A few minutes on a news update. Shocking pictures of smoke plumes as we scroll. The smell of campfire in the air. We all know the Cameron Peak Fire is a big deal. However, it's much different when you have had to leave your home, not knowing when you'll return or if you'll have a home left at all.

Two people close to me have had to evacuate their homes west of Fort Collins. I asked them to share some words of what it is like to evacuate, and wait.

My cousin Sandi:

You take what you need to survive for a few days or weeks (clothes, smart shoes, meds, (pets and their stuff!) computers/phones, etc) and what you can't replace (artwork, old photos, special things).

You load and back your car out of the garage and face it down the driveway before the call comes. Time permitting, you close all vents and interior doors to prevent drafts. You turn lights on to make your home easier for firefighters to see through smoke. You take photos of every room in your house and all your stuff. Of course, you think back and wish you had taken more things or other things.

You have regrets. You pray even though you're not a religious person. You count the things you are grateful for and remember stuff can be replaced. Yeah, easy for me to say now. Ask me again tomorrow. I'll tell you what I did make sure to grab! My ballot.

My friend Judea written on October 18, 2020:

In a year filled with endless stressors, this has been one of the most stressful times for me and all too many of us evacuated from the fire.

I am trying to push the stress aside and instead be filled with gratitude for the firefighters and hundreds of personnel who have been working around the clock to save our homes. Their efforts have been nothing short of miraculous and extraordinary. It is hard to even comprehend how many people are coming together to do something impossible.

As of right now, the impossible is possible. Our home and the homes of our neighbors and friends are still standing. The fire has not crossed County Rd. 38 E., which represents the "last" possible break before entering our neighborhood.

Yesterday, we held our collective breaths and braced for the worst as the fire jumped across the Buckhorn Road on the southeast edge of the monster wildfire and entered Redstone Canyon. This is a gorgeous sandstone canyon that we can see from our windows which transitions to a sloping prairie called Buckhorn Heights.

My friend whose house is just south of ours on Milner Mountain and who is also a former Forest Service employee tried to comfort me with the fact that fire moves downhill four times slower than it climbs. We huddled around the computer screen in borrowed camp chairs and watched images from the doorbell cameras of neighbors as the flames bore down on us and we could do nothing but sit and wait and hope. I told my kids that until the Sheriff called to say our house had been destroyed, we weren't allowed to cry. That lasted for about an hour and then we all dissolved to tears during most of the early evening.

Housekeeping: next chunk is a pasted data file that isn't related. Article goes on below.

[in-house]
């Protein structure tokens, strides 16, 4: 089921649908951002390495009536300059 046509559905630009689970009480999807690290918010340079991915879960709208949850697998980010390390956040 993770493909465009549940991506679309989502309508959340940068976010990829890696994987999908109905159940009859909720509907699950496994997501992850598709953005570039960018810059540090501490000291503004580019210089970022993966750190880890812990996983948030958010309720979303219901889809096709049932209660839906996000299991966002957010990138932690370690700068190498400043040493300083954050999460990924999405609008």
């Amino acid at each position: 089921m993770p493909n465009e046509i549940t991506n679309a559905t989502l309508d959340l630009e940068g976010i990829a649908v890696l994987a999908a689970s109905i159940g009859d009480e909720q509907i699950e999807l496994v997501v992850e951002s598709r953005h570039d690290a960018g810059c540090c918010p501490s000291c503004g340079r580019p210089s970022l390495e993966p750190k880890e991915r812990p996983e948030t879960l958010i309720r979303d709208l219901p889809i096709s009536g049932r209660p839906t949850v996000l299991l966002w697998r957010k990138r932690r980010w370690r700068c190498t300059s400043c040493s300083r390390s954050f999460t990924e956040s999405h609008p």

We tried to remind ourselves that it's just a house and we are all safe and alive. However, as I think everyone who is sitting comfortably tonight in their home reading this... a home really is a powerful foundation for our lives, especially as we find ourselves going to work and school from the relative comfort of our houses.

I cannot quite describe the feeling of rejoice this morning when I stepped outside and felt the mist on my face and breathed the crisp, clean air. My relief was also tinged with the knowledge that others were waking up to devastation. We know homes right across the valley from ours were lost yesterday. Our near miss was someone else's tragedy. My heart aches for those families and their loss.

Our struggle is not over. We are in a rented home for the next five nights, hoping and watching, for the fire to be officially contained so that we can go home. The weather over the next few days will determine much and we could just as easily find ourselves holding our breath again as we did this past Saturday night.

In the midst of this helplessness, we are donating to the American Red Cross who is helping house people displaced by the fire. Many of you have asked me what to do to help -- thankfully my family and I don't need help right now -- that could change at any time and I will let you know. For right now, if you are moved, please donate to the Red Cross. The Larimer Humane Society and Volunteers of America are also helping with the effort.

Since I joined Mountain Sage, I have greatly appreciated the power of our community. Tonight, once again, I am reminded that community is what makes our lives possible. I am grateful to be part of this whole big wonderful Northern Colorado.

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